The Colossus and the Underling

BY MADS BAJARIAS | The history of Philippine-US relations is fraught with mixed signals, unresolved tension and good intentions gone awry. It is a love-hate relationship conducted over the bones of the half-a-million dead in the Philippine-US war. While some Pinoys have adopted a conciliatory "let's start afresh" attitude ("and let bygones by bygones"), some take a defiant approach.

Mark Justiniani is one artist who shines a critical light upon the forces at work behind the facade of our "Western-style democracy." For all the glitz that a US-styled existence lends to those who can afford it in the Philippines, Justiniani's "Stride" is a reminder about the tragic element in the Philippine-US bond.

As much as Justiniani tries an injection of defiance and fun into "Stride," a cloud of tragedy hangs over the work and brings to mind Cassius’s speech to Brutus in Julius Caesar.

Why, man, he [Caesar] doth bestride the narrow world
Like a colossus, and we petty men
Walk under his huge legs, and peep about
To find ourselves dishonorable graves.
Men at some time are masters of their fates;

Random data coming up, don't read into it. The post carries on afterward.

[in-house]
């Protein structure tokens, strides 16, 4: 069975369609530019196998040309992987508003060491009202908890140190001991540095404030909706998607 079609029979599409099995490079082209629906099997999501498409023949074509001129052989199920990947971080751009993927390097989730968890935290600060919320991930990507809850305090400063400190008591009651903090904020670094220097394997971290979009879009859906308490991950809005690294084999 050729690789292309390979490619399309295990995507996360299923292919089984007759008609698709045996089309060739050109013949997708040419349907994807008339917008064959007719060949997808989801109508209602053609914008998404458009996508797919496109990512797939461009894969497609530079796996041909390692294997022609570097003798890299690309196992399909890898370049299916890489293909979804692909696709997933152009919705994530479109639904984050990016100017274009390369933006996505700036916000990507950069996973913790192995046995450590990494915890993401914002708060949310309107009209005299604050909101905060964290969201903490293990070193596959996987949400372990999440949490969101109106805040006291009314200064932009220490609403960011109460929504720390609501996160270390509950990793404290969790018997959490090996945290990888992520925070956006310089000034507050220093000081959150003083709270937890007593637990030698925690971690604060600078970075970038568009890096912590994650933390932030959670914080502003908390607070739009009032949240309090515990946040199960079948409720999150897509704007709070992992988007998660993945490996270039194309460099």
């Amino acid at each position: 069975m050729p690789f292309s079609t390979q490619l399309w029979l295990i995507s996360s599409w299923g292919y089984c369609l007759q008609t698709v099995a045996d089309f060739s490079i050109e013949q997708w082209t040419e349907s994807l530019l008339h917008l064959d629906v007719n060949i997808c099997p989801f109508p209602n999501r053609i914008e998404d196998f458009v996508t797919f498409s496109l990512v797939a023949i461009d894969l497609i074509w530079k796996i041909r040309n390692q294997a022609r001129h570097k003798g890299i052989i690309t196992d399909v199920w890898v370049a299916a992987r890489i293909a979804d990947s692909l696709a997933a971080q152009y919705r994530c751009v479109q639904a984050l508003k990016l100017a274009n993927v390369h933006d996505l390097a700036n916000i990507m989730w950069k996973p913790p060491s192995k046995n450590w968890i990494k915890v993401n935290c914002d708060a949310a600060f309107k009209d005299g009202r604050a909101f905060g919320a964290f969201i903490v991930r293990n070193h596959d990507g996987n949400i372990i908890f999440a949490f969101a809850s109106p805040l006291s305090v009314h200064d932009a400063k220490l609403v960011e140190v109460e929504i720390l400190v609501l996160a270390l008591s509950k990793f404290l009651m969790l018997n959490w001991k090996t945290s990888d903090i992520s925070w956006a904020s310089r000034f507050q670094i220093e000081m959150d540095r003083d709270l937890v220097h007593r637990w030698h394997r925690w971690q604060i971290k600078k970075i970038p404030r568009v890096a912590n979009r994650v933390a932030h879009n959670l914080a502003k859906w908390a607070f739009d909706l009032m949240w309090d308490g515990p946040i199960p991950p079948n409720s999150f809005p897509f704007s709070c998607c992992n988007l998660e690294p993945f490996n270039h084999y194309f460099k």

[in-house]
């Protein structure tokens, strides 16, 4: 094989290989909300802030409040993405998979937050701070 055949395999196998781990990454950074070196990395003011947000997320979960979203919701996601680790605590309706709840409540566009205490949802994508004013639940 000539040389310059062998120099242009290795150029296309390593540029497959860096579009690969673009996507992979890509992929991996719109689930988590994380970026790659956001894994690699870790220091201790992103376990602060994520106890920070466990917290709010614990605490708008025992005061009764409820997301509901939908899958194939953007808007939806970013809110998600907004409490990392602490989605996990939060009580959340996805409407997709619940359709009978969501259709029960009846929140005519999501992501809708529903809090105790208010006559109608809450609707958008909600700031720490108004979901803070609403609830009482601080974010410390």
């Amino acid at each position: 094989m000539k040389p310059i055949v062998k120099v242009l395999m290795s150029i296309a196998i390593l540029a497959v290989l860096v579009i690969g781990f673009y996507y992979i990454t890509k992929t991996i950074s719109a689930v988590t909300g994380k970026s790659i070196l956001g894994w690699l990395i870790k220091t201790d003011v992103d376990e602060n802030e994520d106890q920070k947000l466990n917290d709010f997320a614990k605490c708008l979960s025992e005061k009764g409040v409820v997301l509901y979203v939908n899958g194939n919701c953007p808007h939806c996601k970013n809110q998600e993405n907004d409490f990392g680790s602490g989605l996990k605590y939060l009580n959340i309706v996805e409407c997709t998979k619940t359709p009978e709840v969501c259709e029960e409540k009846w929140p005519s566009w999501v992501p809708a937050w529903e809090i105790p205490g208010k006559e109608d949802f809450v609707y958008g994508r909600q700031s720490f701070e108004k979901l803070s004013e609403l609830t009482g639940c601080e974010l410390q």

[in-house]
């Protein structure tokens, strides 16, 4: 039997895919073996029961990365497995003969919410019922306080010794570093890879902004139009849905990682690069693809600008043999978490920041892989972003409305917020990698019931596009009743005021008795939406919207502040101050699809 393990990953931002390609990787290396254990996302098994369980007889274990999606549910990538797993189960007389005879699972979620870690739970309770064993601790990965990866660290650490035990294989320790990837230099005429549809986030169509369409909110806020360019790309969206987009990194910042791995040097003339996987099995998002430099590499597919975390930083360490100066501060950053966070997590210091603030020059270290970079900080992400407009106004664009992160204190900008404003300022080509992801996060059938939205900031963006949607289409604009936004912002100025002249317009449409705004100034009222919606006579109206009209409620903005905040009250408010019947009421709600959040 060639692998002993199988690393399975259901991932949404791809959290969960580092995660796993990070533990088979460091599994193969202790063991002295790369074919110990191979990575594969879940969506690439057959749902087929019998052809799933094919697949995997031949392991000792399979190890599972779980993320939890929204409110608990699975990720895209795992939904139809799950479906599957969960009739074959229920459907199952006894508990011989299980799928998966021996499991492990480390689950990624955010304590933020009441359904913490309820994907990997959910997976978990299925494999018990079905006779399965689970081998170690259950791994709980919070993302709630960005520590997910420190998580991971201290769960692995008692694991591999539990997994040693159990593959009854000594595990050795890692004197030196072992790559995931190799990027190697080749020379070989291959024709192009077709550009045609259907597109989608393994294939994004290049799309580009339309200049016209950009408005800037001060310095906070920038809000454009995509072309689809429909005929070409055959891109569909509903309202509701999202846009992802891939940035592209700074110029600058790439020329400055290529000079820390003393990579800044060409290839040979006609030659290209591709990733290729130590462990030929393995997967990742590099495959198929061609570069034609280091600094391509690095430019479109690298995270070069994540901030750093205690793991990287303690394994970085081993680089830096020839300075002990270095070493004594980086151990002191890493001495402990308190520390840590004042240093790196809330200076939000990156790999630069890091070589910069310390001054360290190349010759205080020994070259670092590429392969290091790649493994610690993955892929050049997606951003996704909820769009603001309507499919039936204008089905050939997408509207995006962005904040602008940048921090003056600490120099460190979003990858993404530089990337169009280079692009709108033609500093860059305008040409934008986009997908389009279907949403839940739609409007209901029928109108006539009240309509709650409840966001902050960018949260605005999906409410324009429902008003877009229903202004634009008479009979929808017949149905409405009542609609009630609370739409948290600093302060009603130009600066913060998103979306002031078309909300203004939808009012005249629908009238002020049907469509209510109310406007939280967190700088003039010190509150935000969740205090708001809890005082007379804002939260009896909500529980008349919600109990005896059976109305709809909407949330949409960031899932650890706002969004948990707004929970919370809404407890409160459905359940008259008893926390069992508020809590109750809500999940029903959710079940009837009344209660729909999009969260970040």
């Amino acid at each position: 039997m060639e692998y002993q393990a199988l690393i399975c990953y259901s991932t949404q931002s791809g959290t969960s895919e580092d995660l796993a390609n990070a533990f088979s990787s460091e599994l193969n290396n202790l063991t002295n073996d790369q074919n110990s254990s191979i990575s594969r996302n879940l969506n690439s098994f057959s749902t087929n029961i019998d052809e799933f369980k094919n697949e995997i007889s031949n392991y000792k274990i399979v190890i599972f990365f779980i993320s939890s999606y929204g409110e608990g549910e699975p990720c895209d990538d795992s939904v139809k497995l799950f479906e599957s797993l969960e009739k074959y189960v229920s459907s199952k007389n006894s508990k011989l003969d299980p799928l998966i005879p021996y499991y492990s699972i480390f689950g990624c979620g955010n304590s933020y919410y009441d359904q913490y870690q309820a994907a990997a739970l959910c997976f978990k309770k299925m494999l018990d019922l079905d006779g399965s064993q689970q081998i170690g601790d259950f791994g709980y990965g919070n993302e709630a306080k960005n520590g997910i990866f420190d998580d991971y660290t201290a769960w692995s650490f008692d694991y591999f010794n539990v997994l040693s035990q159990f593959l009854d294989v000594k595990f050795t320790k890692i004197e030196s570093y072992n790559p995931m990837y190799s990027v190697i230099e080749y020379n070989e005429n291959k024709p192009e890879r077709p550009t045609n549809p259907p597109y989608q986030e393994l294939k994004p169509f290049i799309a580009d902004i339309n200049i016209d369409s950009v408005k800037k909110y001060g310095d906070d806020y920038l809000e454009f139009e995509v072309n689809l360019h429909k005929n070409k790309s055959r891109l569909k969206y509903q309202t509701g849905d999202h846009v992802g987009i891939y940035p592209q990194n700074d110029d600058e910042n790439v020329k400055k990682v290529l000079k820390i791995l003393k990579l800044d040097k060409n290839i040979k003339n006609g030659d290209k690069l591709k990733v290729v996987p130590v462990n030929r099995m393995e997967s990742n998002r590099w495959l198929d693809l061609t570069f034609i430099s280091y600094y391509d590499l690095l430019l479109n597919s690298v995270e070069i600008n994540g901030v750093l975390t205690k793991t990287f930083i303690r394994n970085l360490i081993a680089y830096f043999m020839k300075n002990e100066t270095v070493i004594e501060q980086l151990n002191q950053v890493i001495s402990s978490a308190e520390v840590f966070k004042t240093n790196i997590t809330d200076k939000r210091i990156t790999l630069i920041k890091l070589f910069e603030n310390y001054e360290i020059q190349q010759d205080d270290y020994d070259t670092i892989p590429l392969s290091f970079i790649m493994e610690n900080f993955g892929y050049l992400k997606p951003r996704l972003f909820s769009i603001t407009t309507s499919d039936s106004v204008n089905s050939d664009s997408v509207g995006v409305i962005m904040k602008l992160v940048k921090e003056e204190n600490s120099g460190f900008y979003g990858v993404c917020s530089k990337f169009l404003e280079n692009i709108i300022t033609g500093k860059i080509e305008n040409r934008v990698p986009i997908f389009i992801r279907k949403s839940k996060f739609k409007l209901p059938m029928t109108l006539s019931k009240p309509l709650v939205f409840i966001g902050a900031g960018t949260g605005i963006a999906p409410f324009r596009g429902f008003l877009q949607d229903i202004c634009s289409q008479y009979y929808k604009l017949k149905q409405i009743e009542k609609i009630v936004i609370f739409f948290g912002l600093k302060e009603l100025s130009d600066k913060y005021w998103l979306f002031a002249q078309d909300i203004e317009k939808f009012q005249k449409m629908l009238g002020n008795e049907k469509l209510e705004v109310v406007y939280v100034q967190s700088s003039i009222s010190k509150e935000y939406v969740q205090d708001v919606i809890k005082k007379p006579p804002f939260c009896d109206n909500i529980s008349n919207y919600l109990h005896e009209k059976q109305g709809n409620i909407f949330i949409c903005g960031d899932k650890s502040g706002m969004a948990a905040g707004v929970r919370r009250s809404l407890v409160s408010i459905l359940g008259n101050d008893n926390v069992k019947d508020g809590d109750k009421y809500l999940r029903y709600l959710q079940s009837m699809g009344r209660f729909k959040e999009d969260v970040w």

The fault, dear Brutus, is not in our stars,
But in ourselves, that we are underlings.
Here Cassius aims to draw Brutus into the secret plot to kill Caesar. Cassius paints Caesar as a colossus and inflates the reach of Caesar’s power to magnify his threat to the republic. Cassius riles Brutus by suggesting how Caesar’s imperial tendencies are undermining the status of the nobility, to which Brutus belongs. If the tyrant is not stopped, says Cassius, “we petty men” will find “ourselves dishonorable graves.”

We all know how this tragedy ends.

Like Cassius, the anti-imperialist fighter and icon Kwame Nkrumah had urged the Third World to shake off their shackles. In Nkrumah’s case, the tyrant was neocolonialism, a term he coined to describe the situation where a state is outwardly independent, but in reality, has its economic and political life controlled by another, more powerful country.

“A State in the grip of neocolonialism is not master of its own destiny," he wrote. "It is this factor which makes neocolonialism such a serious threat to world peace.” That was in 1965.

Not unlike Cassius and Brutus, Nkrumah had his weaknesses (he had Ghana's constitution changed to make himself president-for-life) and before he could persuade other leaders to heed the dangers of neocolonialism on the developing world, the CIA backed a coup that removed him from power and sent him into exile.

Alas, the CIA had studied Shakespeare's tragedies, too.

In Justiniani's "Stride," the underling strikes a defiant pose under the shadow of a colossal Uncle Sam. Yes, the odds are stacked against him, but history (and Shakespeare) teaches that every tyrant eventually gets his comeuppance. And yet, history (and Shakespeare again) also issues a stern warning: revolutions devour their own children.

"Stride" is part of Justiniani's 12th one-man show, at the Substation Gallery, Home for the Arts in Singapore. The exhibit is organized by Art Sentral Asia.

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